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Beyond the gate: securing employment for offenders with mental health problems Dr Graham Durcan Beyond the gate: securing employment for offenders with mental health problems Dr Graham Durcan Associate Director, Criminal Justice Programme

Introduction The Centre for Mental Health Research & policy = improvement Criminal Justice Programme Introduction The Centre for Mental Health Research & policy = improvement Criminal Justice Programme Diversion – all stages (prevention to re-entry) Youth Justice Employment of offenders Employment Programme Individual placement support

prevelance prisoners schizophrenia and delusional disorder personality disorder general population 8% 0. 5% 66% prevelance prisoners schizophrenia and delusional disorder personality disorder general population 8% 0. 5% 66% 5. 3% neurotic disorder (e. g. depression) drug dependency 45% 13. 8% 45% 5. 2% alcohol dependency 30% 11. 5%

Context: criminal justice Multiple and complex needs Nearly half of offenders serving community sentences Context: criminal justice Multiple and complex needs Nearly half of offenders serving community sentences and up to 90% of prisoners have a mental health problem; 70% have two or more such problems Combined mental illness and substance misuse is common Other needs including unemployment, homelessness, poverty, relationship breakdown, history of trauma, domestic violence and abuse Importance of integrated working widely recognised but challenges in delivery Resettlement & employment initiatives – excluded from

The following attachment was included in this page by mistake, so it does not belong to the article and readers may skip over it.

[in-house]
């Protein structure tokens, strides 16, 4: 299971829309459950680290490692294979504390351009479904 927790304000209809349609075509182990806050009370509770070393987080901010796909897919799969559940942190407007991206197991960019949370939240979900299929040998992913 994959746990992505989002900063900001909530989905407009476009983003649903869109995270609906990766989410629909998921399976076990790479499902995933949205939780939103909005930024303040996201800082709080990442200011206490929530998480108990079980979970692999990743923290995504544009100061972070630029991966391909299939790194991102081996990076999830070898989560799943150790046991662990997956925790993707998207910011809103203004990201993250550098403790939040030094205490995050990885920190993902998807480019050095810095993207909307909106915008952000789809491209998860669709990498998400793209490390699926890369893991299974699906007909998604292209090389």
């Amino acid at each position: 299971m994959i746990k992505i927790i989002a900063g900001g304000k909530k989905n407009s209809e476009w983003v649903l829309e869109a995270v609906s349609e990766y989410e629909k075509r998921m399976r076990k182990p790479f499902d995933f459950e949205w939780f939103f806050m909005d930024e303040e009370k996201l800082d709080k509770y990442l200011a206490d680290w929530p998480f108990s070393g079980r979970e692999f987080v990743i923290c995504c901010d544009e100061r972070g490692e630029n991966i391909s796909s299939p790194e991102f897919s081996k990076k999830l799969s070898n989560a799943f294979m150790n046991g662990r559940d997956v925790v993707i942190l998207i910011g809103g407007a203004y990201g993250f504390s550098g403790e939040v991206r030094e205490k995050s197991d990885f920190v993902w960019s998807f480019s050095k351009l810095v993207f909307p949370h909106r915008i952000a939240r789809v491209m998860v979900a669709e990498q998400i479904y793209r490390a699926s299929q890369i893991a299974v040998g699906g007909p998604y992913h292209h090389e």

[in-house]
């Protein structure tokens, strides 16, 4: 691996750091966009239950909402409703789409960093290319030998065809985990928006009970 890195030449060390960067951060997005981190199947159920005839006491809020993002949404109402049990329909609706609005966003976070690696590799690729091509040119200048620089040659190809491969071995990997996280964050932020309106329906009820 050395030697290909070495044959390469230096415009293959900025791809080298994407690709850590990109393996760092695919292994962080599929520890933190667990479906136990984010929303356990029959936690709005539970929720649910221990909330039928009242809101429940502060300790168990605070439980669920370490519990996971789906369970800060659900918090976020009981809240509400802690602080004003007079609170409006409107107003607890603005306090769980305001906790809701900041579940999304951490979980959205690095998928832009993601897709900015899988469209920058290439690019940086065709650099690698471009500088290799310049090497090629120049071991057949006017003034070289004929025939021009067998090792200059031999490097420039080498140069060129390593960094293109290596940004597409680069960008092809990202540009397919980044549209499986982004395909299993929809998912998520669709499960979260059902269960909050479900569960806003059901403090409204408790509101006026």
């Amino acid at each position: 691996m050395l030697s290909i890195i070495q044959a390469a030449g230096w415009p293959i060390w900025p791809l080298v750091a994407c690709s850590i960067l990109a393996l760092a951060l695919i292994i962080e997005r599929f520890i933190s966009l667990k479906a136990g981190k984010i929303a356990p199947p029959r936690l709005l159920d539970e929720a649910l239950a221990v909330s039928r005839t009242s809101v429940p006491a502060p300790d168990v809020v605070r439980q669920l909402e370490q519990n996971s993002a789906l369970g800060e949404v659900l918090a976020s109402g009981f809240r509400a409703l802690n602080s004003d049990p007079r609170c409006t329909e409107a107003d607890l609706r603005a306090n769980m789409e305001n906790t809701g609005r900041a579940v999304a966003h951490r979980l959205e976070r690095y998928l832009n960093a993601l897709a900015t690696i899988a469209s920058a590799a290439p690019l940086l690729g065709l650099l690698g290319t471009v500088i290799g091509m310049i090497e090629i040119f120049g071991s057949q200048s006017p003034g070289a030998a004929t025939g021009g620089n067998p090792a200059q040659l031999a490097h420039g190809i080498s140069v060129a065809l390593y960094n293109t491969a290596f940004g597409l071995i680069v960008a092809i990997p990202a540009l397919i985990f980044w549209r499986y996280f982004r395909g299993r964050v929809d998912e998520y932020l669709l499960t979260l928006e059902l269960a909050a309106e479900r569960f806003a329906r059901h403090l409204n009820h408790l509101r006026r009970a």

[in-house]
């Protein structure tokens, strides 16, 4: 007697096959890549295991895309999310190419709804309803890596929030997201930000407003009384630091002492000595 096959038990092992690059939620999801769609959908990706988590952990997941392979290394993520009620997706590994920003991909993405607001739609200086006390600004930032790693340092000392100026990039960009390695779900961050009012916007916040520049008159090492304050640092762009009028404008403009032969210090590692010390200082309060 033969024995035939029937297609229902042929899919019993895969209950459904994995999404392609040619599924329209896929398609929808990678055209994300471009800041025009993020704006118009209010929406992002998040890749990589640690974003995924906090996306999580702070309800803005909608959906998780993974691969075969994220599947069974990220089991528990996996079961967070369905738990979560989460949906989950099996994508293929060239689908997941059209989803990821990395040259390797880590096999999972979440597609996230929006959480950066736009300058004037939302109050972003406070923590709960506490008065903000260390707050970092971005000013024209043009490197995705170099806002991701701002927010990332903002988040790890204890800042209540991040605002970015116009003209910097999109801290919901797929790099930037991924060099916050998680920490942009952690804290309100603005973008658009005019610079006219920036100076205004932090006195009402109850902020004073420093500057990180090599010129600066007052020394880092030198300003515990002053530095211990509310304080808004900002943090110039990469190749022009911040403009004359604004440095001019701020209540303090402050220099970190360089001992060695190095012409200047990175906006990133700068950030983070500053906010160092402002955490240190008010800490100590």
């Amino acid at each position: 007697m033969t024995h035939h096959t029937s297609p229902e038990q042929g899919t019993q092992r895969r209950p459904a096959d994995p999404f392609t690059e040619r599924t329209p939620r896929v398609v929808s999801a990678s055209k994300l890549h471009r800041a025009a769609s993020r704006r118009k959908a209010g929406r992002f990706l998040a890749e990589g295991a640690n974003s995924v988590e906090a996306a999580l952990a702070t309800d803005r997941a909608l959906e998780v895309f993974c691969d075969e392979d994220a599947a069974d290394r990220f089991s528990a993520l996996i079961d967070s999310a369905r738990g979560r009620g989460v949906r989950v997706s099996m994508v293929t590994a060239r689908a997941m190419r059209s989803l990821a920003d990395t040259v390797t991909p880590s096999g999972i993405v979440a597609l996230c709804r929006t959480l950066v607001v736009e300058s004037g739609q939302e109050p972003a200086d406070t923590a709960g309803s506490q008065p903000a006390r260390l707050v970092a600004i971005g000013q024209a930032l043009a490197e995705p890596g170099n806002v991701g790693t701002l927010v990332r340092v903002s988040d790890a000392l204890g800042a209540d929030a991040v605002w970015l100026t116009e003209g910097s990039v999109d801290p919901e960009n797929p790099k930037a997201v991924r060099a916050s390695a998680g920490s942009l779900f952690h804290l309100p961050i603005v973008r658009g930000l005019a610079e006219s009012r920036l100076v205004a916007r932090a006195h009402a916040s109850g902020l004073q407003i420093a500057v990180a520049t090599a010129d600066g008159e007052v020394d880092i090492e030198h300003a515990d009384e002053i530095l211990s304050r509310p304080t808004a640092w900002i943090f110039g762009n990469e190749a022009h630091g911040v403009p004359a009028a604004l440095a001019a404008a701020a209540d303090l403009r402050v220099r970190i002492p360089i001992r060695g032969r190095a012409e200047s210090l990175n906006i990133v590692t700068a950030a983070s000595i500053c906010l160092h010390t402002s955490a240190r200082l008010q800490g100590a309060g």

today Context (offenders) Introduction to an employment methodology from the mental health ‘world’ Individual today Context (offenders) Introduction to an employment methodology from the mental health ‘world’ Individual Placement and Support Evidence base Our scoping exercise in criminal justice settings: Beyond the gate Adapting the IPS for criminal justice settings

Research evidence The IPS approach to supported employment Research evidence The IPS approach to supported employment

English anti-stigma campaign Time to Change English anti-stigma campaign Time to Change

A bit of history… 1980 s - closure of large hospitals, moved ‘industrial therapy’ A bit of history… 1980 s - closure of large hospitals, moved ‘industrial therapy’ units into the community and renamed them ‘sheltered workshops’. Philosophy: TRAIN then PLACE vocational services after clinical treatment and care is completed extensive pre-vocational training to help prepare people for work readiness assessments

Growth of Supported Employment Models During late 1980 s PLACE then TRAIN approach – Growth of Supported Employment Models During late 1980 s PLACE then TRAIN approach – supported employment Research studies published, mainly from the States on the employment outcomes from these approaches Increasing number of supported employment services in the UK; patchy and poorly funded

Evidence for what works best 16 published and qualifying RCTs* 12 in USA 1 Evidence for what works best 16 published and qualifying RCTs* 12 in USA 1 in Hong Kong 1 in Canada 1 in Europe (six European countries) 1 in Australia 11 RCTs involve services with high fidelity to IPS. *See 2008 edition of Psychiatric Rehabilitation Journal